Drywalling new detached garage


  #1  
Old 06-20-20, 11:17 AM
W
Member
Thread Starter
Join Date: Jun 2017
Location: United States
Posts: 33
Received 0 Upvotes on 0 Posts
Drywalling new detached garage

I am going to be installing drywall in a new 16' x 22' garage and it will have 9' high walls. I have a couple of questions and would greatly appreciate any answers that could be provided by those knowledgeable with installing drywall.

My questions are:
  1. Would it be best to wait a certain period of time for the garage foundation to settle before installing and mudding any drywall?
  1. After the drywall is installed I intend to paint it, but it could be a few months before this happens. Could the drywall sealer be applied, without having mudded the drywall, right after the drywall is installed and then mud the seams/paint the walls when I am able to?

Thank you.
 

Top Answer

 
06-20-20, 11:49 AM
XSleeper's Avatar
XSleeper
XSleeper is offline
Group Moderator
Join Date: Dec 2004
Posts: 27,239
Received 1,958 Upvotes on 1,755 Posts
If your foundation is settling you have problems. No you don't need to wait.

For 9 ft walls, you use 54" wide sheets of drywall, also known as "stretchboard".

it doesnt matter how long you wait, so no, the drywall does not need to be sealed. Drywall sometimes sits in warehouses for years before it goes to a job.

After you finish the joints, you prime it, then paint it. The amount of time it takes to do any of those steps is pretty much irrelevant.
 
  #2  
Old 06-20-20, 11:49 AM
XSleeper's Avatar
Group Moderator
Join Date: Dec 2004
Posts: 27,239
Received 1,958 Upvotes on 1,755 Posts
If your foundation is settling you have problems. No you don't need to wait.

For 9 ft walls, you use 54" wide sheets of drywall, also known as "stretchboard".

it doesnt matter how long you wait, so no, the drywall does not need to be sealed. Drywall sometimes sits in warehouses for years before it goes to a job.

After you finish the joints, you prime it, then paint it. The amount of time it takes to do any of those steps is pretty much irrelevant.
 
Pilot Dane, Zorfdt voted this post useful.
  #3  
Old 06-20-20, 11:50 AM
Marq1's Avatar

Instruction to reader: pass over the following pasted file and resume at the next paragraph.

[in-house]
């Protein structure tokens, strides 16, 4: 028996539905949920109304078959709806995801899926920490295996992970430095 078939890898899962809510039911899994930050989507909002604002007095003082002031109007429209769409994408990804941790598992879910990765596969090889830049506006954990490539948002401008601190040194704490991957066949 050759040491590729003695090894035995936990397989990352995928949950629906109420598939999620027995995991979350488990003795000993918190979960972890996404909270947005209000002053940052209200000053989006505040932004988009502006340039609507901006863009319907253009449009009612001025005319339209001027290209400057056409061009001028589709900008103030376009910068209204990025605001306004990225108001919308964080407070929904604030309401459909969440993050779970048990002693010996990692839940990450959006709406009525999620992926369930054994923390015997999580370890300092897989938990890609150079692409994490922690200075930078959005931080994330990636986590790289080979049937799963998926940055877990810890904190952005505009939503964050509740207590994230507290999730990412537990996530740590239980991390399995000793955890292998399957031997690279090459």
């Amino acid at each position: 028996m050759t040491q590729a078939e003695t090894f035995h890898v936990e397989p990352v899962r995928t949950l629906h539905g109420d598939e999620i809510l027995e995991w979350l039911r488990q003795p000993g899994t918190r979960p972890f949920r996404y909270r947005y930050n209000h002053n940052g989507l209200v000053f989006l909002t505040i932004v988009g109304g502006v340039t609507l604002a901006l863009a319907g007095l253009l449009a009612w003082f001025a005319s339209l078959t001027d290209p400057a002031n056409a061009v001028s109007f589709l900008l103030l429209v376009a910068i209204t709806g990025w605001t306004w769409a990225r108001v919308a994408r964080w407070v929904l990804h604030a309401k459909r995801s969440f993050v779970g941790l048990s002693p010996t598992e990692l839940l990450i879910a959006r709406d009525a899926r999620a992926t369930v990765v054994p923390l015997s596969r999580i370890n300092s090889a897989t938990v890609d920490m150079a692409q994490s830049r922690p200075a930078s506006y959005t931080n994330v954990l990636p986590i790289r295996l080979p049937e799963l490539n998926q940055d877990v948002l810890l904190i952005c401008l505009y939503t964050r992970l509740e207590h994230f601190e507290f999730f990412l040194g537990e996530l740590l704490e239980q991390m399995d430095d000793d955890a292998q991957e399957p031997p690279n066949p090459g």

Member
Join Date: Sep 2016
Location: USA MI
Posts: 9,745
Received 1,210 Upvotes on 1,098 Posts
Absolutist no reason to wait or do it now,what ever works with the schedule!
 
  #4  
Old 06-20-20, 12:34 PM
W
Member
Thread Starter
Join Date: Jun 2017
Location: United States
Posts: 33
Received 0 Upvotes on 0 Posts
Hello XSleeper. Thank you very much for providing answers to my questions.
 
  #5  
Old 06-21-20, 04:16 AM
M
Forum Topic Moderator
Join Date: Mar 2005
Location: USA - N.E.Tn
Posts: 45,770
Received 869 Upvotes on 760 Posts
I agree.
It doesn't hurt the drywall to go unsealed although once it's taped/finished it's a good idea to paint it. Unpainted joint compound [especially the tape] tends to absorb moisture and can fail although that does takes years.
 
  #6  
Old 06-21-20, 09:40 AM
M
Member
Join Date: Sep 2019
Location: Canada
Posts: 1,966
Received 297 Upvotes on 267 Posts
I would not drywall right down to the concrete as it can wick up moisture.
 
  #7  
Old 06-21-20, 01:30 PM
P
Group Moderator
Join Date: Mar 2003
Location: NC, USA
Posts: 28,140
Received 2,263 Upvotes on 2,016 Posts
I never let sheetrock touch the floor no matter if it's wood or concrete. With a concrete floor I keep it off so the water vapor can dissipate into the room. If it were trapped in the sheetrock it might foster mold. I also like a nice gap in case there is a water leak. Keeping the sheetrock up a 1/4" can prevent a puddle from reaching it.
 
  #8  
Old 06-22-20, 02:42 AM
M
Forum Topic Moderator
Join Date: Mar 2005
Location: USA - N.E.Tn
Posts: 45,770
Received 869 Upvotes on 760 Posts
A scrap piece of drywall works great [also handy] as a spacer for drywall over concrete. Baseboard works well to hide the gap.
 
  #9  
Old 06-22-20, 10:19 AM
W
Member
Thread Starter
Join Date: Jun 2017
Location: United States
Posts: 33
Received 0 Upvotes on 0 Posts
Hello Marksr,
Thank you for all of your advice. I shall utilize all of it as I do my drywall project.
 
  #10  
Old 06-22-20, 10:23 AM
W
Member
Thread Starter
Join Date: Jun 2017
Location: United States
Posts: 33
Received 0 Upvotes on 0 Posts
Hello Pilot Dane,
Thank you for your advice. I shall incorporate it as I do my drywall project.
 
  #11  
Old 06-22-20, 10:26 AM
W
Member
Thread Starter
Join Date: Jun 2017
Location: United States
Posts: 33
Received 0 Upvotes on 0 Posts
Hello XSleeper,
No foundation issues, as garage has yet to be constructed. I used the wrong terminology. Kinda of meant to say something like' "should I wait a bit for things to sit for awhile before applying and finishing drywall."
 
  #12  
Old 06-22-20, 10:55 AM
M
Forum Topic Moderator
Join Date: Mar 2005
Location: USA - N.E.Tn
Posts: 45,770
Received 869 Upvotes on 760 Posts
When a new home is constructed the drywall goes up shortly after the framing and mechanicals are done. If you have a decent foundation and decent framing you shouldn't have any issues.
 
Wolverine77 voted this post useful.
 

Thread Tools
Search this Thread
 
Ask a Question
Question Title:
Description:
Your question will be posted in: